Culinary observations in Argentina.

Argentina is often described as the most european of the South American countries. And why not? Much of the country is only removed a few times from their European ancestry. So it’s no surprise that the cuisine in Argentina is not particularly unusual to a visitor from the USA. They love grilled meat, pasta, and pizza. Even so, even the small differences are inevitably of note to a foreigner.

First, a disclaimer

I am staying in a small town called Anillaco at the foot of the Sierra de Velasco. My experience here may be, and probably is, different from the Argentine experience in Buenos Aires. Anillaco is primarily an agricultural town, despite this province being one of the driest in Argentina. The grape vines and olive trees benefit from a primitive but extensive irrigation system that collects water runoff from the mountains.  That said…

Meat and not meat

Yes, it’s true. Los argentinos eat meat. A lot of it. The fresh fruit and vegetable selection in Anillaco is definitely lacking. Most of that is probably a product of it being a tiny town far from where these things are grown, but it’s also because they simply do not prepare many dishes with them. Even Changomas, the Argentinian Wal-Mart (quite literally, Changomas is owned by Wal-Mart) in the provincial capital of La Rioja had a minuscule selection of produce. As far as fruits go, they had oranges, pomelo, and pears. And about 5 bags of grapes curiously tucked away with the vegetables. As a corollary, they don’t really have salad dressing. I found some Caesar dressing at Changomas and something that looked like french dressing but the serving suggestion was for pizza. They did have 20 ft of an aisle devoted to mayonnaise though (ugh).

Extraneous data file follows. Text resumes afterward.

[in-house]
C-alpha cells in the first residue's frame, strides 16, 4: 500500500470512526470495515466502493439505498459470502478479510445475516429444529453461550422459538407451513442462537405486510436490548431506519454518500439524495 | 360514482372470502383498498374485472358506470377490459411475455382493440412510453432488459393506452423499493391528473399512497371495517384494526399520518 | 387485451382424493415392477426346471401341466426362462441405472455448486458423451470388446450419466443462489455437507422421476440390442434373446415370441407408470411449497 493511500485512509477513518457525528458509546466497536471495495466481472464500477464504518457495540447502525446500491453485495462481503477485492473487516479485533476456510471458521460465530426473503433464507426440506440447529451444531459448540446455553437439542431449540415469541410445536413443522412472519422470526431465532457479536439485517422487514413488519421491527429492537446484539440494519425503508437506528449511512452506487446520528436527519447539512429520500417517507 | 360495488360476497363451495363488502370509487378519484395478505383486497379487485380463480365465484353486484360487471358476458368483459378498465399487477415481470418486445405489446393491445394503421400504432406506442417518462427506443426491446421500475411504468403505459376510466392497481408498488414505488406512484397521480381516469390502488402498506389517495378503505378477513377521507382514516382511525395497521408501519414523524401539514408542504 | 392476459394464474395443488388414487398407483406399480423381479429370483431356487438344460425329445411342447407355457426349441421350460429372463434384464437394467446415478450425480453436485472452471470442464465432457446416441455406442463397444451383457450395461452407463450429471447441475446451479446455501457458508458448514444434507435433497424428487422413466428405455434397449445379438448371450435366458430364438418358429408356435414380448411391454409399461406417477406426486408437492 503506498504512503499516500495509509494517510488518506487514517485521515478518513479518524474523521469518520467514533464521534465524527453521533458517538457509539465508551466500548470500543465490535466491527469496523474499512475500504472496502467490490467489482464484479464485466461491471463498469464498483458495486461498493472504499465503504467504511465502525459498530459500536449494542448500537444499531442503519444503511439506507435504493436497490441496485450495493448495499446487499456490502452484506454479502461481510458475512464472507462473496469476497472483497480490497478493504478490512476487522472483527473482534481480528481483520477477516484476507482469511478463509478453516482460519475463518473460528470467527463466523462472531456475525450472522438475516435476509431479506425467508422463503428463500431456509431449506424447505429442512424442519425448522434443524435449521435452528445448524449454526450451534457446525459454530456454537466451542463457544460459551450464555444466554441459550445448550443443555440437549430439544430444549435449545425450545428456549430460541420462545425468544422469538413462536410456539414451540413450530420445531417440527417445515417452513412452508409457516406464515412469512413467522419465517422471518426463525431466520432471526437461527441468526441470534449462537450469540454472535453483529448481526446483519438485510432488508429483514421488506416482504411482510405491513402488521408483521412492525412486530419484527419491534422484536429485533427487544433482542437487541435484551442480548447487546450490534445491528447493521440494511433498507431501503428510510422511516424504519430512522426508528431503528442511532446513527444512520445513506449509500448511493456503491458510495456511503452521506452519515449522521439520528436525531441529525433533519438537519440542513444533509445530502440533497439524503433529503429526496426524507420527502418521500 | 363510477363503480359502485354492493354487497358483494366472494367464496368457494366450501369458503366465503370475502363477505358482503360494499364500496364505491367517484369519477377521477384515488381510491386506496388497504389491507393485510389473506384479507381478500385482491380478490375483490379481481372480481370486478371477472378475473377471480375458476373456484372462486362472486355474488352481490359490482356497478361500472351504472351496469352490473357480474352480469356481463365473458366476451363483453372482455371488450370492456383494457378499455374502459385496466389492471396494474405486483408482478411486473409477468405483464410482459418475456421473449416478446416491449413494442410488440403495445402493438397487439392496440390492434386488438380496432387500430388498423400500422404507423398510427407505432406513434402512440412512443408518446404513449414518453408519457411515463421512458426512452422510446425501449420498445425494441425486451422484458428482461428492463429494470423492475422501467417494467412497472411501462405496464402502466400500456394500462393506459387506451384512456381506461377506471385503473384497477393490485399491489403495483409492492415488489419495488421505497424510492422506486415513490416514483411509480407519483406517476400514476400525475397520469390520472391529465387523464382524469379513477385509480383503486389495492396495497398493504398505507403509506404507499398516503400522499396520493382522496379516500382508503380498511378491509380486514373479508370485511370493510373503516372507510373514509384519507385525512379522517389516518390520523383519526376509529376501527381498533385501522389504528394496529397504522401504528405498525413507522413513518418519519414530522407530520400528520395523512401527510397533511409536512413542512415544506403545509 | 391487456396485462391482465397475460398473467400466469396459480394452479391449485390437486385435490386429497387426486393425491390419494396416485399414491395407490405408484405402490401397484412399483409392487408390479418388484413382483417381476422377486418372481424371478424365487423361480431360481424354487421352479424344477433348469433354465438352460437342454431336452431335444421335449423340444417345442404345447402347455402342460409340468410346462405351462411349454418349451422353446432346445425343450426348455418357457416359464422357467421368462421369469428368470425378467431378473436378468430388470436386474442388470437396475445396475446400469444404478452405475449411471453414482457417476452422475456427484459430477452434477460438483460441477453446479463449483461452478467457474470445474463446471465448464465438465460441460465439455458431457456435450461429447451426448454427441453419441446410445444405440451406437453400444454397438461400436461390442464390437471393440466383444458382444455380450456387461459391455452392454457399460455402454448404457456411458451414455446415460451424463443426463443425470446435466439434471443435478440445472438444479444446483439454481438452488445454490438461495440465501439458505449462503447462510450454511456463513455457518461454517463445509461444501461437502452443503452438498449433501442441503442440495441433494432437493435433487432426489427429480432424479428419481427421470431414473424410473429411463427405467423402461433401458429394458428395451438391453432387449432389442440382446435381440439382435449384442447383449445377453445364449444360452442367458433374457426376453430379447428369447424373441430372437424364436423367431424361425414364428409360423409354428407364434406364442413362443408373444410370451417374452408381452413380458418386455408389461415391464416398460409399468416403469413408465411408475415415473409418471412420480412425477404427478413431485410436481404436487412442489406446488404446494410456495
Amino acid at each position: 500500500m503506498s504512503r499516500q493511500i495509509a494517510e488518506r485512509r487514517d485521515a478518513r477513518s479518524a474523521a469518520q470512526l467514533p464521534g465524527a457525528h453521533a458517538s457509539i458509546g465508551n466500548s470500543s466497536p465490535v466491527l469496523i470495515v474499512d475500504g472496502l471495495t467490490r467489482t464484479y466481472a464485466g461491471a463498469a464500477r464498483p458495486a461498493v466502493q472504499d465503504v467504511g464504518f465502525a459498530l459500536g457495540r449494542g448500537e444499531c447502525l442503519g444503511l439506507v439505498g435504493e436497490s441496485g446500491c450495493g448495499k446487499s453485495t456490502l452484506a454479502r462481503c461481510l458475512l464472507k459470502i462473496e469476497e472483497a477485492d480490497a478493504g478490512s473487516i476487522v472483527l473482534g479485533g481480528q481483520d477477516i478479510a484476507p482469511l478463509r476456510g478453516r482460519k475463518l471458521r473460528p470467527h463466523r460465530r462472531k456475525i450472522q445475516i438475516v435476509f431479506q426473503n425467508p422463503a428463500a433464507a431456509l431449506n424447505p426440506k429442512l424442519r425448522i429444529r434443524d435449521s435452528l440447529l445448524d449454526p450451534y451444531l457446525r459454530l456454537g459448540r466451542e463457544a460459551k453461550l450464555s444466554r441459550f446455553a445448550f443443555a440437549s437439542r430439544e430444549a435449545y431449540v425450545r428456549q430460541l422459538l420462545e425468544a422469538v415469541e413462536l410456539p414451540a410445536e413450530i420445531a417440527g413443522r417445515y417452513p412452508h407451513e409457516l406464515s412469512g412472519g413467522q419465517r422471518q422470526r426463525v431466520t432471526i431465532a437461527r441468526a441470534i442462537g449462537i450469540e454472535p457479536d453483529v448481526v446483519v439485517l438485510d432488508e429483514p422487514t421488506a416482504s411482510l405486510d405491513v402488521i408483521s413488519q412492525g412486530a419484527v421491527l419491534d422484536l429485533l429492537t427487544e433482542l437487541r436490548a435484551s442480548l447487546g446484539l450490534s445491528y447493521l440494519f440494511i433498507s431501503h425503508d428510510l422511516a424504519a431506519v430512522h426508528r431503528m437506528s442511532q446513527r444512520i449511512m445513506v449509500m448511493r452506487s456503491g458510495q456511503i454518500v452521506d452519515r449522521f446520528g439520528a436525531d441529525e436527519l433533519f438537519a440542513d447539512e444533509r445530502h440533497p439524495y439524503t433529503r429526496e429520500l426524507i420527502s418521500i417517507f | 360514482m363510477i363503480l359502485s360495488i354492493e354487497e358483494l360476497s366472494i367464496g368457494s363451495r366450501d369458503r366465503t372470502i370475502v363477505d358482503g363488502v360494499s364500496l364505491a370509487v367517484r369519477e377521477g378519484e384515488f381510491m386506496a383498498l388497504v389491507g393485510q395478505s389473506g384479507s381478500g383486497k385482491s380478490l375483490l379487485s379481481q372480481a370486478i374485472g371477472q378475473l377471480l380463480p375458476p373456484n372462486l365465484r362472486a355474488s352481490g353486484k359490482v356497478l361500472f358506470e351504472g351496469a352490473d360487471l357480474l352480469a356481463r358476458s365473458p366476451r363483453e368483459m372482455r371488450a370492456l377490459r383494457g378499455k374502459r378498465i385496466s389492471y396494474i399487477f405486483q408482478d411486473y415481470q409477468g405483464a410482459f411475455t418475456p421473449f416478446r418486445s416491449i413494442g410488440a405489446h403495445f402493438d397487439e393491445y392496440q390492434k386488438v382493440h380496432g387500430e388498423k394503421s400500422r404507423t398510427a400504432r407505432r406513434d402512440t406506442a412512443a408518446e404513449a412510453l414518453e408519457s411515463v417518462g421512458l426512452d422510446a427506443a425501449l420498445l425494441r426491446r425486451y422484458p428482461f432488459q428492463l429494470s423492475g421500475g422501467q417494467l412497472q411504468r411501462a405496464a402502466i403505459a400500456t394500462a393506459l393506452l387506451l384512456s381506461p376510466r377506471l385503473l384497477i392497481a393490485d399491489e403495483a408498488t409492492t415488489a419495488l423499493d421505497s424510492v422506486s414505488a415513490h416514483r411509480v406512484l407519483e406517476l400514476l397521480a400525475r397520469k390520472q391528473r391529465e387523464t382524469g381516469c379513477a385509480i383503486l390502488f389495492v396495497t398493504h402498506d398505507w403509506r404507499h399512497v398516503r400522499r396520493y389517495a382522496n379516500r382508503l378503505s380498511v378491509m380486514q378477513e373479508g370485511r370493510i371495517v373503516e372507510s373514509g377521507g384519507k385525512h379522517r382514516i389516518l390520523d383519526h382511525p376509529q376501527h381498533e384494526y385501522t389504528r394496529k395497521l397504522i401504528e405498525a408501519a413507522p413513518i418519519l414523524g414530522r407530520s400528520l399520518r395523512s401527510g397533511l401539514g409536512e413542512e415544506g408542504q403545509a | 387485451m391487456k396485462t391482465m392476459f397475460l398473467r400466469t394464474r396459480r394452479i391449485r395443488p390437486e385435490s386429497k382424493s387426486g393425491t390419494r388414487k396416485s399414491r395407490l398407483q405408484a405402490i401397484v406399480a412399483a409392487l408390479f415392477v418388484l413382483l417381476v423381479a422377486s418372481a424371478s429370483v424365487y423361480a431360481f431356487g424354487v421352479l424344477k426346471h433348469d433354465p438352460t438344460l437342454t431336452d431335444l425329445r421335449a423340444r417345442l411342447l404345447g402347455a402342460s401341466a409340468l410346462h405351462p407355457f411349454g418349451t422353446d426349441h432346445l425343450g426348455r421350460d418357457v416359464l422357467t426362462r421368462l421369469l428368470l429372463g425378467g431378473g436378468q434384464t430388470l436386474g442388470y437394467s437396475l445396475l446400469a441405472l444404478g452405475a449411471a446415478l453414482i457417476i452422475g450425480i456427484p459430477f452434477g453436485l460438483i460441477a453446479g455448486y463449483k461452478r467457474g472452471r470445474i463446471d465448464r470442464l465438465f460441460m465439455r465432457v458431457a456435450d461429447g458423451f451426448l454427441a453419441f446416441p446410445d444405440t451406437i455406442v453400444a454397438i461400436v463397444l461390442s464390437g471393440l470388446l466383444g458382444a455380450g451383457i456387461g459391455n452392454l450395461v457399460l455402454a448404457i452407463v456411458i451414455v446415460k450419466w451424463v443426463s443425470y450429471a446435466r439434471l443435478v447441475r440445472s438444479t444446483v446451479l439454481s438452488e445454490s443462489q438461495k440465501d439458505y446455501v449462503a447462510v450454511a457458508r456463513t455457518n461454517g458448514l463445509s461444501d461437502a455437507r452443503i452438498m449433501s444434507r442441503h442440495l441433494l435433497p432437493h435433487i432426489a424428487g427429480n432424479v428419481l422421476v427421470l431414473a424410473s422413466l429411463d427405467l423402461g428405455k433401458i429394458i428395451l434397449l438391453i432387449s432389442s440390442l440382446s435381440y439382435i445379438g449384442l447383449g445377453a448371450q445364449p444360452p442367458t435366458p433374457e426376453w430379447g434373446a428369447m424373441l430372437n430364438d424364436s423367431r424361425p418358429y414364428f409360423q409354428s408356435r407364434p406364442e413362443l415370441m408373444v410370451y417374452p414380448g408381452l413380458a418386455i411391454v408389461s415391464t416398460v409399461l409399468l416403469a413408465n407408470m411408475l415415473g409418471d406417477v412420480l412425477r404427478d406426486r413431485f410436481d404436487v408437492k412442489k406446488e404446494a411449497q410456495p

Asado, or cookouts/bbqs are common. Throw various parts of the cow onto a grill, maybe some chorizo, and bam, a delicious night is in store for you and your friends. Mmmm.



A popular Argentinian preparation is called milanesa. It was described to me as the Argentinian hamburger. Besides both being made of meat, they really aren’t anything alike. What he was getting at, though, is milanesa is everywhere. You can find it at most restaurants and it’s prepared at home all the time. Milanesa is a thin cut of meat that has been covered in egg, seasoning, and bread crumbs, then fried. It’s pretty much Weiner Schnitzel, but it’s usually beef instead of pork. The carniceria in Anillaco has a rotating selection of 2 or 3 meats (and sometimes tuna) available, but always milanesa. The first thing I ate in Argentina was a milanesa sandwich and it did not disappoint. I have some in the fridge and I’m fighting the urge to fry it up right now.



I don’t know if its ubiqutious, but it appears los argentinos also have a serious sweet tooth. Every kiosco (small neighborhood stores) has a pretty good candy selection.

Dulce de leche is basically soft caramel, but you’ll likely find it as a substitute for Nutella rather than a standalone candy (side note, they have Nutella here but not peanut butter). Dulce de leche is drizzled on pastries, fruits, cakes, or really anything you want to make sweeter and delicious.

Alfajor is a cookie sandwich type thing that often has dulce de leche inside of it. It’s pretty amazing. Even Oreo has an alfajor equivalent down here, which is pretty much two and a half oreos stacked on top of each other and covered with more chocolate. If you’re thinking that this sounds really unhealthy, you’re right. With all this red meat and alfajors, why aren’t the Argentinian people super fat?! There’s an entire website devoted to reviewing different alfajor varieties, in case you were interested (en español).

Oreo Alfajor

Spicy food (there is not)

Aside the antipathy toward veggies (hate to be vegetarian here!), the biggest annoyance is the lack of spicy food. As an American, when I think of Central or South American food, I think spicy. I’m aware my perception is heavily skewed by Mexican cuisine, but still. Not in Argentina. Nuh uh. Peru, yes. Argentina, no. There might be a little kick to the chimichurri, if anything (it’s a sauce for grilled meat). I’m told the best places to get spicy food here are at Thai or Vietnamese restaurants. Well, there aren’t any in my town of 1500 people, so I guess I’ll do without. Next time I come, I’m smuggling in some cayenne pepper to add to my milanesa. Its probably sacrilege, but whatever.

Stayed tuned for a later post on liquid libations and such…